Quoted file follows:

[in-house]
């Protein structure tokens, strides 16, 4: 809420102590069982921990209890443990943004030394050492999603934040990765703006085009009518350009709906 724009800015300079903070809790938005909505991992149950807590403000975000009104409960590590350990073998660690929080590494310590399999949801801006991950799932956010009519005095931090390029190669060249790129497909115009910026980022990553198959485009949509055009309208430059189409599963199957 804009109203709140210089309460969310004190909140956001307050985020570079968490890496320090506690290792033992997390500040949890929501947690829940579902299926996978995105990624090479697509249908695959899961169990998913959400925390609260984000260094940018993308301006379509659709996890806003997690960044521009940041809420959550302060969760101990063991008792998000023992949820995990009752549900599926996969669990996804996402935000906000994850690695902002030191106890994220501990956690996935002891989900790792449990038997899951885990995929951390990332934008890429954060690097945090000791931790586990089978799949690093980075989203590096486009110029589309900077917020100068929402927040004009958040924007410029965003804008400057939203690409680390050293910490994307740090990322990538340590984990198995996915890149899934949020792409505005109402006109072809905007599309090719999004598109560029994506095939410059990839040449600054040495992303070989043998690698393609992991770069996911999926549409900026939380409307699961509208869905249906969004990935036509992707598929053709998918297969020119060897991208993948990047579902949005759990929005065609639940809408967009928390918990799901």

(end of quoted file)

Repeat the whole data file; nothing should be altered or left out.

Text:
[in-house]
């Protein structure tokens, strides 16, 4: 809420102590069982921990209890443990943004030394050492999603934040990765703006085009009518350009709906 724009800015300079903070809790938005909505991992149950807590403000975000009104409960590590350990073998660690929080590494310590399999949801801006991950799932956010009519005095931090390029190669060249790129497909115009910026980022990553198959485009949509055009309208430059189409599963199957 804009109203709140210089309460969310004190909140956001307050985020570079968490890496320090506690290792033992997390500040949890929501947690829940579902299926996978995105990624090479697509249908695959899961169990998913959400925390609260984000260094940018993308301006379509659709996890806003997690960044521009940041809420959550302060969760101990063991008792998000023992949820995990009752549900599926996969669990996804996402935000906000994850690695902002030191106890994220501990956690996935002891989900790792449990038997899951885990995929951390990332934008890429954060690097945090000791931790586990089978799949690093980075989203590096486009110029589309900077917020100068929402927040004009958040924007410029965003804008400057939203690409680390050293910490994307740090990322990538340590984990198995996915890149899934949020792409505005109402006109072809905007599309090719999004598109560029994506095939410059990839040449600054040495992303070989043998690698393609992991770069996911999926549409900026939380409307699961509208869905249906969004990935036509992707598929053709998918297969020119060897991208993948990047579902949005759990929005065609639940809408967009928390918990799901």